“We think all the concerns that have been raised — water quality and volume, air quality, road disturbance, property values — will not materialize in a negative way,” he said. “We are encouraged to find that water wells can be drilled in this area successfully and if we were to have any negative impacts on water supplies, we would consider drilling a well and donating it to a homeowner’s association or some such.”

True said any future operations on Coates Road would involve trucks traveling at not more than 20 mph, only during daylight, and without the use of Jake brakes.

Prism Logistics plans would be to separate rock from the soil and remove it at the mountain location, True said. He said crushing, stacking and sales operations would be done at another location.

“So, we are looking forward to letting people know there are ways we can work together and harvest what is good while protecting the local culture and environment,” he said. “We will be having some public forums and writing some press releases, so that should be coming soon.”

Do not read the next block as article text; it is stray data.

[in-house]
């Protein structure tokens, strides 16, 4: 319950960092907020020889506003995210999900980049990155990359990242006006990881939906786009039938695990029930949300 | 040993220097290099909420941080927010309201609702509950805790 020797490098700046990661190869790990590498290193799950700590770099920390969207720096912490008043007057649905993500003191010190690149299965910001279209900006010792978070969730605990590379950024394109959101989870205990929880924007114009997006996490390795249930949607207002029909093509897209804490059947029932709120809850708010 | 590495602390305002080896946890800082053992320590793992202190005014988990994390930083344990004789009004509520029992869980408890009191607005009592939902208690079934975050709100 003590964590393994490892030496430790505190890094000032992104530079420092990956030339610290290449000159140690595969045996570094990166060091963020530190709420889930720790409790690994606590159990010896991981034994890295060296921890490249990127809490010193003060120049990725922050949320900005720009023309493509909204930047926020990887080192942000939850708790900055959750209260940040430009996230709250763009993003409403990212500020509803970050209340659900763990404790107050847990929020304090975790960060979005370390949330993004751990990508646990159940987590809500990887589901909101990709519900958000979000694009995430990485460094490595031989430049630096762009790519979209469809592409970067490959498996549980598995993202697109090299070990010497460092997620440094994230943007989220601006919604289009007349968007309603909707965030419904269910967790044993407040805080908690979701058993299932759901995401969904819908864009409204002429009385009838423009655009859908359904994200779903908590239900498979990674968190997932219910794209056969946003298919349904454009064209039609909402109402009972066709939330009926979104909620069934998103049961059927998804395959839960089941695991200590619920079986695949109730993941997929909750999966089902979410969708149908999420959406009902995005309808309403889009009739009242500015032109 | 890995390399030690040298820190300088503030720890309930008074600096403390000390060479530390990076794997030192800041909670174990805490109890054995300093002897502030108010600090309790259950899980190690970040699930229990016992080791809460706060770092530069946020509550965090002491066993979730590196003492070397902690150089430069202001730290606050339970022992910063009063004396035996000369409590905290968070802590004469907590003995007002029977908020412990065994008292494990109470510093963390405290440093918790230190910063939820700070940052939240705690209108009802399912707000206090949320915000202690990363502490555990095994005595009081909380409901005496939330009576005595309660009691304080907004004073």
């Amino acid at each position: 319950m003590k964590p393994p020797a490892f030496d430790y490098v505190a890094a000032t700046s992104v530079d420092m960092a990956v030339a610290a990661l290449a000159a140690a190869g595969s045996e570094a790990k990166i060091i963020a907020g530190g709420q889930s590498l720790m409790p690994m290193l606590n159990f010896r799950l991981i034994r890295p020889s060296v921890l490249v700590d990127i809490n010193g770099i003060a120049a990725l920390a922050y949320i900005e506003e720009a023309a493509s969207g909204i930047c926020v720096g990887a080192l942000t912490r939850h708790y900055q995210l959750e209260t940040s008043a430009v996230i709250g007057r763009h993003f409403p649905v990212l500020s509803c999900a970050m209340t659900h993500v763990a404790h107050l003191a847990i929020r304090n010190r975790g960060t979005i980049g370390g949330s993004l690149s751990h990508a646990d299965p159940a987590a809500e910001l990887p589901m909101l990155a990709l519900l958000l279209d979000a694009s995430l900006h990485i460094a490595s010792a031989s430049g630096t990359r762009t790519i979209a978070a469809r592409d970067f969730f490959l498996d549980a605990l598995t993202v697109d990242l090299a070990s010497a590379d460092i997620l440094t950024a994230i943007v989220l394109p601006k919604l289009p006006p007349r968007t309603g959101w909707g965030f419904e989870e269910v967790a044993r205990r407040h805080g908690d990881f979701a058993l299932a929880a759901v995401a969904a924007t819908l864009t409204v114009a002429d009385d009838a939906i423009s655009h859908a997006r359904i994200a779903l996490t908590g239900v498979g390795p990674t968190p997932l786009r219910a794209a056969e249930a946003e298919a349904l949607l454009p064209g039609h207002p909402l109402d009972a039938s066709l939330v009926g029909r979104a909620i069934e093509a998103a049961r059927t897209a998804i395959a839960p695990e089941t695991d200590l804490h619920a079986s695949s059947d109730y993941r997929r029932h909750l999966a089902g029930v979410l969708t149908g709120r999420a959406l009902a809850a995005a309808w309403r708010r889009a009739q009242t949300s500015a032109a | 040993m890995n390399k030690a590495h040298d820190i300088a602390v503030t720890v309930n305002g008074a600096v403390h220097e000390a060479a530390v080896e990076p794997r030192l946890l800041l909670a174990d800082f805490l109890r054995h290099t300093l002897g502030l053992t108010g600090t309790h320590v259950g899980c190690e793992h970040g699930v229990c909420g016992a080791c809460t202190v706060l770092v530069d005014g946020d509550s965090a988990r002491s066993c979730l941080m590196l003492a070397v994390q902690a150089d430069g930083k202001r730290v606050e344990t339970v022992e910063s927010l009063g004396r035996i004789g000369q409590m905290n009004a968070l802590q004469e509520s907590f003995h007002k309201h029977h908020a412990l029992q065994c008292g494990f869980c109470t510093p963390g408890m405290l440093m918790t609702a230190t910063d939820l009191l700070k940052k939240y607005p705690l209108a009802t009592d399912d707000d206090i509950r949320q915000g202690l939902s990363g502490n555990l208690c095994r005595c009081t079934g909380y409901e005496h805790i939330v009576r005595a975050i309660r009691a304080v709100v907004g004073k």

True said he has no concrete timeline for the project.

“Working with the state’s land office taking longer than we are accustomed to,” he said. “Usually it would take 60 days, but this is taking longer.”

DEQ Rules

Information supplied by the DEQ states an LMO applicant must file for a permit from the Water Quality Division to get a mineral mining stormwater general permit that would involve a stormwater pollution prevention plan to “ensure that sediment and other pollutants in stormwater runoff from the facility do not negatively impact surface water quality.”

Prism Logistics would also be required to obtain a permit from the DEQ Air Quality Division that in addition to other requirements would involve “controlling fugitive dust emissions.” Those emissions are defined as “particulate emissions” that are not passing through a “stack, chimney, vent, or other functionally equivalent opening.”

Under an LMO, state regulations require the operator to:

  • Limit operations to 15 acres, which excludes access roads. It has to have written permission from the landowner or lessee for the mining operation.